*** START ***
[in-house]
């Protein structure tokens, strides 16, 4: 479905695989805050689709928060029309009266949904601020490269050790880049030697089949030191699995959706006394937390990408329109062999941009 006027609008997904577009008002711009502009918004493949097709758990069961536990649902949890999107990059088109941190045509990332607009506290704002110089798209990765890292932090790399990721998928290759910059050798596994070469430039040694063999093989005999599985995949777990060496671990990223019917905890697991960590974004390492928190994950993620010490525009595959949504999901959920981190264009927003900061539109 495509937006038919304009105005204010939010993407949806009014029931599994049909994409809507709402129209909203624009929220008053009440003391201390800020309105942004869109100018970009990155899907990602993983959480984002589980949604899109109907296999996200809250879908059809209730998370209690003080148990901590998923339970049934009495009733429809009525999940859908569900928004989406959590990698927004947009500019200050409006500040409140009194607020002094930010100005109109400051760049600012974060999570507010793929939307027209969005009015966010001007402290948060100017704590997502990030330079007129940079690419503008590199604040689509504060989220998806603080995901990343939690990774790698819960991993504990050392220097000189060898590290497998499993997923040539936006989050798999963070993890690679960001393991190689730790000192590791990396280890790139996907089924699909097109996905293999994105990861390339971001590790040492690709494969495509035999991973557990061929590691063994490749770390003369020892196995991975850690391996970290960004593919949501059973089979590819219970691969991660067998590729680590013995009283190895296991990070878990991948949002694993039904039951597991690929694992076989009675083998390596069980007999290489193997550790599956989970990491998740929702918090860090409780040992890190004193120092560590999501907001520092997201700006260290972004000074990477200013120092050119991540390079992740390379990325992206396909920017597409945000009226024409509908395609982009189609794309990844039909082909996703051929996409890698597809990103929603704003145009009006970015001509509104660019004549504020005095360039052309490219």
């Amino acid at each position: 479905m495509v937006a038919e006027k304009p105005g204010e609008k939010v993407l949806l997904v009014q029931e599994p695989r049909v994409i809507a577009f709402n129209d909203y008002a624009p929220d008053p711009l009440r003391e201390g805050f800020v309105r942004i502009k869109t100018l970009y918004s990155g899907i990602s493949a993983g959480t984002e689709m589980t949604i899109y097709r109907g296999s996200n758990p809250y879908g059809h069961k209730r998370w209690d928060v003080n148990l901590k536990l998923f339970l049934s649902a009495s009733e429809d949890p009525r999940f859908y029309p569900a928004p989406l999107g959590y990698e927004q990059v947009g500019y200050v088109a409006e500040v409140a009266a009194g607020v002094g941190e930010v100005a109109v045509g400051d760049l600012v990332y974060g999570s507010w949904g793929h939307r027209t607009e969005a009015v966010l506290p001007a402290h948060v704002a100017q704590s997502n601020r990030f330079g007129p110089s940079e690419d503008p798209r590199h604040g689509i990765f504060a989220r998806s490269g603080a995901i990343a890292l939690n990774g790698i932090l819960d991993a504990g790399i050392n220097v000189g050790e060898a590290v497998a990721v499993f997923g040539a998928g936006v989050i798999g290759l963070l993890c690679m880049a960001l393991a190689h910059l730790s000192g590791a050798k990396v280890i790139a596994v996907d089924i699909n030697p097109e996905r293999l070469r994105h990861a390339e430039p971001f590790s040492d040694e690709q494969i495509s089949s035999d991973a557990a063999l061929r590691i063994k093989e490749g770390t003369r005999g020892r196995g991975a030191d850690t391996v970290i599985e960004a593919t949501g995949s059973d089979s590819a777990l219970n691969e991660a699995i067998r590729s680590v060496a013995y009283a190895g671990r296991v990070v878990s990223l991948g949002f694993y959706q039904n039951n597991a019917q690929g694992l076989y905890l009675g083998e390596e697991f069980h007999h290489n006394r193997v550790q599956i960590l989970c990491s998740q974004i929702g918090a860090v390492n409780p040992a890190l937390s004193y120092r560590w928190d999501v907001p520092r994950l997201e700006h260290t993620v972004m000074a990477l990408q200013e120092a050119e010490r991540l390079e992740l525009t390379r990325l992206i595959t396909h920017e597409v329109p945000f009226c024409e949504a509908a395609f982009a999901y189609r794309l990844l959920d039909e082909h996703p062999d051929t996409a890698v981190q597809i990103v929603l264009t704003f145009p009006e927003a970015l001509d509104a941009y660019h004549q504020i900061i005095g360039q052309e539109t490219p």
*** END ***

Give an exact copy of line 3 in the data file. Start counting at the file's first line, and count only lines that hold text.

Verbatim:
């Amino acid at each position: 479905m495509v937006a038919e006027k304009p105005g204010e609008k939010v993407l949806l997904v009014q029931e599994p695989r049909v994409i809507a577009f709402n129209d909203y008002a624009p929220d008053p711009l009440r003391e201390g805050f800020v309105r942004i502009k869109t100018l970009y918004s990155g899907i990602s493949a993983g959480t984002e689709m589980t949604i899109y097709r109907g296999s996200n758990p809250y879908g059809h069961k209730r998370w209690d928060v003080n148990l901590k536990l998923f339970l049934s649902a009495s009733e429809d949890p009525r999940f859908y029309p569900a928004p989406l999107g959590y990698e927004q990059v947009g500019y200050v088109a409006e500040v409140a009266a009194g607020v002094g941190e930010v100005a109109v045509g400051d760049l600012v990332y974060g999570s507010w949904g793929h939307r027209t607009e969005a009015v966010l506290p001007a402290h948060v704002a100017q704590s997502n601020r990030f330079g007129p110089s940079e690419d503008p798209r590199h604040g689509i990765f504060a989220r998806s490269g603080a995901i990343a890292l939690n990774g790698i932090l819960d991993a504990g790399i050392n220097v000189g050790e060898a590290v497998a990721v499993f997923g040539a998928g936006v989050i798999g290759l963070l993890c690679m880049a960001l393991a190689h910059l730790s000192g590791a050798k990396v280890i790139a596994v996907d089924i699909n030697p097109e996905r293999l070469r994105h990861a390339e430039p971001f590790s040492d040694e690709q494969i495509s089949s035999d991973a557990a063999l061929r590691i063994k093989e490749g770390t003369r005999g020892r196995g991975a030191d850690t391996v970290i599985e960004a593919t949501g995949s059973d089979s590819a777990l219970n691969e991660a699995i067998r590729s680590v060496a013995y009283a190895g671990r296991v990070v878990s990223l991948g949002f694993y959706q039904n039951n597991a019917q690929g694992l076989y905890l009675g083998e390596e697991f069980h007999h290489n006394r193997v550790q599956i960590l989970c990491s998740q974004i929702g918090a860090v390492n409780p040992a890190l937390s004193y120092r560590w928190d999501v907001p520092r994950l997201e700006h260290t993620v972004m000074a990477l990408q200013e120092a050119e010490r991540l390079e992740l525009t390379r990325l992206i595959t396909h920017e597409v329109p945000f009226c024409e949504a509908a395609f982009a999901y189609r794309l990844l959920d039909e082909h996703p062999d051929t996409a890698v981190q597809i990103v929603l264009t704003f145009p009006e927003a970015l001509d509104a941009y660019h004549q504020i900061i005095g360039q052309e539109t490219p």